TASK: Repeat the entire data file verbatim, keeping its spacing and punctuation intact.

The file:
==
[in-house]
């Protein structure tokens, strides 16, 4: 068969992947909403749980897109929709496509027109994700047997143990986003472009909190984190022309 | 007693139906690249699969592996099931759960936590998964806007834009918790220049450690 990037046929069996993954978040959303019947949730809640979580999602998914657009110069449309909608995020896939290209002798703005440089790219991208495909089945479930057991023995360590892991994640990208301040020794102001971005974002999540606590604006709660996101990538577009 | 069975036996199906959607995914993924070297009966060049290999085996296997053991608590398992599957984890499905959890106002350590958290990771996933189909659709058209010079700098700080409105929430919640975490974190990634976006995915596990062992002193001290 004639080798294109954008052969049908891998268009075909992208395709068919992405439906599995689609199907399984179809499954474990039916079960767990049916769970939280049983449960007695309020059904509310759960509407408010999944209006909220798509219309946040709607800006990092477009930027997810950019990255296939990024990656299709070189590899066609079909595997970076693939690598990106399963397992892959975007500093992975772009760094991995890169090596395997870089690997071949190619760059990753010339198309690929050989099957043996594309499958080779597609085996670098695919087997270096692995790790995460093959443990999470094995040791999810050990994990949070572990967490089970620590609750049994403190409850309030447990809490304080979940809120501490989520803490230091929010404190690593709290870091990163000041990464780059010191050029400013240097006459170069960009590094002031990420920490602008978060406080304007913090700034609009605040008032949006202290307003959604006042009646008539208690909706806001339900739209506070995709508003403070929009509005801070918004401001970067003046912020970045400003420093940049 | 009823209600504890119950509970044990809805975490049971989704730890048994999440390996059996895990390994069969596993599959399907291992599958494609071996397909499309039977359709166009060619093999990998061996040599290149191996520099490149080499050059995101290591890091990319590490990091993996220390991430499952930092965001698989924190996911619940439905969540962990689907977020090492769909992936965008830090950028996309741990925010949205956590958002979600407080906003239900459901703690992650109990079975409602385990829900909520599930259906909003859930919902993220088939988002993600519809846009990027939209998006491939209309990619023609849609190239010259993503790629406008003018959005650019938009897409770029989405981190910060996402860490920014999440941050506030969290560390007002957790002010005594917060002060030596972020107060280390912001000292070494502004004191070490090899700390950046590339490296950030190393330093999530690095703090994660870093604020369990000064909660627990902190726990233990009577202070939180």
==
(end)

[in-house]
């Protein structure tokens, strides 16, 4: 068969992947909403749980897109929709496509027109994700047997143990986003472009909190984190022309 | 007693139906690249699969592996099931759960936590998964806007834009918790220049450690 990037046929069996993954978040959303019947949730809640979580999602998914657009110069449309909608995020896939290209002798703005440089790219991208495909089945479930057991023995360590892991994640990208301040020794102001971005974002999540606590604006709660996101990538577009 | 069975036996199906959607995914993924070297009966060049290999085996296997053991608590398992599957984890499905959890106002350590958290990771996933189909659709058209010079700098700080409105929430919640975490974190990634976006995915596990062992002193001290 004639080798294109954008052969049908891998268009075909992208395709068919992405439906599995689609199907399984179809499954474990039916079960767990049916769970939280049983449960007695309020059904509310759960509407408010999944209006909220798509219309946040709607800006990092477009930027997810950019990255296939990024990656299709070189590899066609079909595997970076693939690598990106399963397992892959975007500093992975772009760094991995890169090596395997870089690997071949190619760059990753010339198309690929050989099957043996594309499958080779597609085996670098695919087997270096692995790790995460093959443990999470094995040791999810050990994990949070572990967490089970620590609750049994403190409850309030447990809490304080979940809120501490989520803490230091929010404190690593709290870091990163000041990464780059010191050029400013240097006459170069960009590094002031990420920490602008978060406080304007913090700034609009605040008032949006202290307003959604006042009646008539208690909706806001339900739209506070995709508003403070929009509005801070918004401001970067003046912020970045400003420093940049 | 009823209600504890119950509970044990809805975490049971989704730890048994999440390996059996895990390994069969596993599959399907291992599958494609071996397909499309039977359709166009060619093999990998061996040599290149191996520099490149080499050059995101290591890091990319590490990091993996220390991430499952930092965001698989924190996911619940439905969540962990689907977020090492769909992936965008830090950028996309741990925010949205956590958002979600407080906003239900459901703690992650109990079975409602385990829900909520599930259906909003859930919902993220088939988002993600519809846009990027939209998006491939209309990619023609849609190239010259993503790629406008003018959005650019938009897409770029989405981190910060996402860490920014999440941050506030969290560390007002957790002010005594917060002060030596972020107060280390912001000292070494502004004191070490090899700390950046590339490296950030190393330093999530690095703090994660870093604020369990000064909660627990902190726990233990009577202070939180």